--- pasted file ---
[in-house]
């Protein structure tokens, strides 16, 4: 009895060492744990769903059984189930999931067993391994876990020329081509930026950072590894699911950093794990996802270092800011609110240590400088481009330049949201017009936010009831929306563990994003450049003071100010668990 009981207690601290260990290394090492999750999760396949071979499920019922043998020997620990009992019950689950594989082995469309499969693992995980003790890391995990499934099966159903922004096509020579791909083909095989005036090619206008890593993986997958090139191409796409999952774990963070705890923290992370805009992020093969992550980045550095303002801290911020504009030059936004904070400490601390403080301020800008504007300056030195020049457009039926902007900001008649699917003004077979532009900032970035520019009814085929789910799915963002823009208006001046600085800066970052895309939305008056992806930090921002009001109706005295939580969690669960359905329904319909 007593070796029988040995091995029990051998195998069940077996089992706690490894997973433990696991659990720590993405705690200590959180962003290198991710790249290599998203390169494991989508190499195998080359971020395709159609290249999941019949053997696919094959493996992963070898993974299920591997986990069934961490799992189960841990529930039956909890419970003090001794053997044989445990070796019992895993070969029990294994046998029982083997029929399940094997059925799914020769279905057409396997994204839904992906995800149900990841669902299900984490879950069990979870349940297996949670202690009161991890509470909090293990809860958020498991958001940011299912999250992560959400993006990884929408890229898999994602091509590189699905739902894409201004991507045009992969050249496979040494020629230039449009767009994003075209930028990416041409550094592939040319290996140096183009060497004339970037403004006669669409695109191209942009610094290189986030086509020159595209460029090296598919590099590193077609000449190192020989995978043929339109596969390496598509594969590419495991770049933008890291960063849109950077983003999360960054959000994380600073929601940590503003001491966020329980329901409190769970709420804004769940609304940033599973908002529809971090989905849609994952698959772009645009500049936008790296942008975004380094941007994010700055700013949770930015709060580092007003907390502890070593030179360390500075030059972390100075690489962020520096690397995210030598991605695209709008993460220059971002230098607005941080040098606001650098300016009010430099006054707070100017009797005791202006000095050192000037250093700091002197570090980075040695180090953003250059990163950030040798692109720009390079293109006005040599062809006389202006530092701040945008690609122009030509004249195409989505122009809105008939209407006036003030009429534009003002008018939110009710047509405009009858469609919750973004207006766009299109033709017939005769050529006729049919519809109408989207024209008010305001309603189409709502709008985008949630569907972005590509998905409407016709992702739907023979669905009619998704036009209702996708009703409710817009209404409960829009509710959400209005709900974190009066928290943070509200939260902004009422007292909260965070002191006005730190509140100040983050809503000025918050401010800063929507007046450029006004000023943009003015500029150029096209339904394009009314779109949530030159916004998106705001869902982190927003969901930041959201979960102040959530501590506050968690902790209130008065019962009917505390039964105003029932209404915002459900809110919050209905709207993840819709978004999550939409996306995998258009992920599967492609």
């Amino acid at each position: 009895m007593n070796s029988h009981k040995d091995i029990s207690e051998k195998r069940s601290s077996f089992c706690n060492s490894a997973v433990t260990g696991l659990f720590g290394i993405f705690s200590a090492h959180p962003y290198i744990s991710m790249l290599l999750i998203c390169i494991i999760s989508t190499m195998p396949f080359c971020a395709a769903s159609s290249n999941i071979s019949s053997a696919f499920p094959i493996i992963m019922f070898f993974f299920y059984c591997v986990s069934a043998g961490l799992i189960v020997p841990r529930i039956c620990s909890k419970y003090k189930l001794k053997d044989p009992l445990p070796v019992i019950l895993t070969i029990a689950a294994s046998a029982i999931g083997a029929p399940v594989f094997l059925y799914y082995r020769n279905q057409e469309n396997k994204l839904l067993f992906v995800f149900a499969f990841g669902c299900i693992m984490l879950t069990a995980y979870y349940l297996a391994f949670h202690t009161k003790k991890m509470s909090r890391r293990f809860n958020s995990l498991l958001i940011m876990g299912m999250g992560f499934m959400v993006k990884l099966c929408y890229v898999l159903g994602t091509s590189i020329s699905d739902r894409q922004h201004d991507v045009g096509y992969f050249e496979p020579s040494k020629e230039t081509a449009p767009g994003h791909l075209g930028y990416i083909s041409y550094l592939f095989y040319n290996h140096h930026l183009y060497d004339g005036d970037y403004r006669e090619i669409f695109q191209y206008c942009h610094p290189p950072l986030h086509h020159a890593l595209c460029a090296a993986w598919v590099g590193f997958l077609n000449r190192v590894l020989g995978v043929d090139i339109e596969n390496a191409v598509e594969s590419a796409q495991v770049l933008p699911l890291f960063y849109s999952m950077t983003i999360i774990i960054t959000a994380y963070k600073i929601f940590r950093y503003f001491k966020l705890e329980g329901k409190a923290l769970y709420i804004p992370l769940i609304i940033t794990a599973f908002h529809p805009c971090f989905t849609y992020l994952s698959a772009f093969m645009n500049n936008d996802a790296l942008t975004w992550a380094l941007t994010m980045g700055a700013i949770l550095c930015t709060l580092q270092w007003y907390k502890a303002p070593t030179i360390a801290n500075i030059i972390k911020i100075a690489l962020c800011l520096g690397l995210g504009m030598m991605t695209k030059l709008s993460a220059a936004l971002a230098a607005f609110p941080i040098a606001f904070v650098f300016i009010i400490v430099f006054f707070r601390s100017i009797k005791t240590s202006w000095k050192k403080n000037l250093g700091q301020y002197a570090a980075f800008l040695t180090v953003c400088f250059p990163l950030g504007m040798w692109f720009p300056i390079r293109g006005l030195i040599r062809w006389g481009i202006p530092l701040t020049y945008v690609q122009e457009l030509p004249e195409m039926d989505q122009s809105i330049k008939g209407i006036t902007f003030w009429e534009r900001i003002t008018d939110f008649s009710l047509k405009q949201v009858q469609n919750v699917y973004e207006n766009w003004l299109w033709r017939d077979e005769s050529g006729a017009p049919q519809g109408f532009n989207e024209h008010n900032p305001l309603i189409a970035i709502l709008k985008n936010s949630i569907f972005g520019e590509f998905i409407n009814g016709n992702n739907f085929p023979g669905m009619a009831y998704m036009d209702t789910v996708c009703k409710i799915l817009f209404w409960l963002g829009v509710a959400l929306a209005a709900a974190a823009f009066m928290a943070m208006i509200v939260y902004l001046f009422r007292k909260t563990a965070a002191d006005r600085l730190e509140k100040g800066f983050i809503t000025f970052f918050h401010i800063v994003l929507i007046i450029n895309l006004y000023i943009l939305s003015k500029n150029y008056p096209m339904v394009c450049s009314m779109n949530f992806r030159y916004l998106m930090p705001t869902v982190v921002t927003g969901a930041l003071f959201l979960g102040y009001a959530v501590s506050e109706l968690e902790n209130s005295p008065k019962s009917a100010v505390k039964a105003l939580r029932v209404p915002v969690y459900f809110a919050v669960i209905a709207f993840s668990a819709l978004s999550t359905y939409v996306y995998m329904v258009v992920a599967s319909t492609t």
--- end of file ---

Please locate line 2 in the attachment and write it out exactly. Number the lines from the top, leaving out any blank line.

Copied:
């Protein structure tokens, strides 16, 4: 009895060492744990769903059984189930999931067993391994876990020329081509930026950072590894699911950093794990996802270092800011609110240590400088481009330049949201017009936010009831929306563990994003450049003071100010668990 009981207690601290260990290394090492999750999760396949071979499920019922043998020997620990009992019950689950594989082995469309499969693992995980003790890391995990499934099966159903922004096509020579791909083909095989005036090619206008890593993986997958090139191409796409999952774990963070705890923290992370805009992020093969992550980045550095303002801290911020504009030059936004904070400490601390403080301020800008504007300056030195020049457009039926902007900001008649699917003004077979532009900032970035520019009814085929789910799915963002823009208006001046600085800066970052895309939305008056992806930090921002009001109706005295939580969690669960359905329904319909 007593070796029988040995091995029990051998195998069940077996089992706690490894997973433990696991659990720590993405705690200590959180962003290198991710790249290599998203390169494991989508190499195998080359971020395709159609290249999941019949053997696919094959493996992963070898993974299920591997986990069934961490799992189960841990529930039956909890419970003090001794053997044989445990070796019992895993070969029990294994046998029982083997029929399940094997059925799914020769279905057409396997994204839904992906995800149900990841669902299900984490879950069990979870349940297996949670202690009161991890509470909090293990809860958020498991958001940011299912999250992560959400993006990884929408890229898999994602091509590189699905739902894409201004991507045009992969050249496979040494020629230039449009767009994003075209930028990416041409550094592939040319290996140096183009060497004339970037403004006669669409695109191209942009610094290189986030086509020159595209460029090296598919590099590193077609000449190192020989995978043929339109596969390496598509594969590419495991770049933008890291960063849109950077983003999360960054959000994380600073929601940590503003001491966020329980329901409190769970709420804004769940609304940033599973908002529809971090989905849609994952698959772009645009500049936008790296942008975004380094941007994010700055700013949770930015709060580092007003907390502890070593030179360390500075030059972390100075690489962020520096690397995210030598991605695209709008993460220059971002230098607005941080040098606001650098300016009010430099006054707070100017009797005791202006000095050192000037250093700091002197570090980075040695180090953003250059990163950030040798692109720009390079293109006005040599062809006389202006530092701040945008690609122009030509004249195409989505122009809105008939209407006036003030009429534009003002008018939110009710047509405009009858469609919750973004207006766009299109033709017939005769050529006729049919519809109408989207024209008010305001309603189409709502709008985008949630569907972005590509998905409407016709992702739907023979669905009619998704036009209702996708009703409710817009209404409960829009509710959400209005709900974190009066928290943070509200939260902004009422007292909260965070002191006005730190509140100040983050809503000025918050401010800063929507007046450029006004000023943009003015500029150029096209339904394009009314779109949530030159916004998106705001869902982190927003969901930041959201979960102040959530501590506050968690902790209130008065019962009917505390039964105003029932209404915002459900809110919050209905709207993840819709978004999550939409996306995998258009992920599967492609």